Apr 17, 2013

Earlier this year Fender released their Competition Series of pedals. I highlighted the series in an previous post. However, today it’s all about their Competition Series Chorus Pedal. Chorus is an effect used to simulate the naturally occurring phenomenom that happens when individual sounds with roughly the same timbre and nearly (but never exactly) the same pitch converge and are perceived as one. This adds an nice shimmery sound to the source and is great for an arpeggiated chord or adding thickness to a strummed power chord.

Fender’s offering has a monophonic input with a choice between monophonic or stereo outputs. The pedal features controls for Depth (of modulation), Speed (of modulation), and Mix (of wet and dry signal). The more the Depth control is turned clockwise, the more rich the chorusing becomes. With the Speed set to lower settings the Chorused sound is a smooth, slowly undulated tone. At higher settings the source takes on more of a vibrato. The intensity of the effect is governed by the Mix control that gives you the ability to mix in the desired ratio of chorused versus dry signal.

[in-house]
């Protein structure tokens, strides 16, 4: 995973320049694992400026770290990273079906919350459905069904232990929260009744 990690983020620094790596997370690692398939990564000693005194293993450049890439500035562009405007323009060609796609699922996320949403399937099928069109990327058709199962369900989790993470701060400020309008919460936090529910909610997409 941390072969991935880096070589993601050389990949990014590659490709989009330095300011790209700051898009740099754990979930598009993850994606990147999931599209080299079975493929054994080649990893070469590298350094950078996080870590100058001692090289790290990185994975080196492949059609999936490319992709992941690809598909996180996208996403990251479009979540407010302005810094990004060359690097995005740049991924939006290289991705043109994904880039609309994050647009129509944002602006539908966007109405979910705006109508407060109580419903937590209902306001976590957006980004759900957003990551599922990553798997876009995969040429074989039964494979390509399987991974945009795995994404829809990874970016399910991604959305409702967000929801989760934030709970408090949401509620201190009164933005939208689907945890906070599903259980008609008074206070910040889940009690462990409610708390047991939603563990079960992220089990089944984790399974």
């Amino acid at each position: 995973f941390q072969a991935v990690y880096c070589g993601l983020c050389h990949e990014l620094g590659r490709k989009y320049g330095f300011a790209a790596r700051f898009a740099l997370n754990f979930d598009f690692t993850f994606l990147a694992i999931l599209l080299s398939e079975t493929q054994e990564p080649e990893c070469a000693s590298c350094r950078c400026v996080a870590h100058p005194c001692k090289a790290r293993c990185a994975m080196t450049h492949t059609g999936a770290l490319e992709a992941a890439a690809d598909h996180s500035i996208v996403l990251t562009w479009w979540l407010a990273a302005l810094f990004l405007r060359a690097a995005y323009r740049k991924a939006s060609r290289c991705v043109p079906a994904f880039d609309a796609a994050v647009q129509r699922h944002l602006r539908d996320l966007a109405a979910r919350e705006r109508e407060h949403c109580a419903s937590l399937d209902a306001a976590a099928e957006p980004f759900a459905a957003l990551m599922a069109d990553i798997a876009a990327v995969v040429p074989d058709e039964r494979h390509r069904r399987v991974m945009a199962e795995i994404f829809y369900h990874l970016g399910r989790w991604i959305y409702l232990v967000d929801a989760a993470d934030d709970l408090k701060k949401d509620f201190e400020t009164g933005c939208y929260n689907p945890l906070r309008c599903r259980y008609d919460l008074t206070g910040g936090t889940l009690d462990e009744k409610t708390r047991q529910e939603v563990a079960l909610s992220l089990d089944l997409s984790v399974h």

I was very impressed with how quiet this analog chorus pedal operates. They made the noise level suitable for studio an/or live stage use. It is a very nice Chorus and gets by with just the basic controls. This just proves that you don’t need a plethora of weird and unique sounding parameters to make a good pedal. This pedal is what it says, nothing more and nothing less. It’s a Chorus that rivals that of all basic choruses. I love that they give you the option for mono and stereo output. This makes the pedal suitable for multi-amp setups or other instances when you need stereo. The indicator LED visually represents the speed of the modulating LFO, which is helpful when trying to set the Speed knob to gel with another rhythmical element of the song. The price tag is extremely modest as well which is why I absolutely recommend this pedal if you are looking for a “no frills” chorus pedal without breaking the bank. – Gus Green

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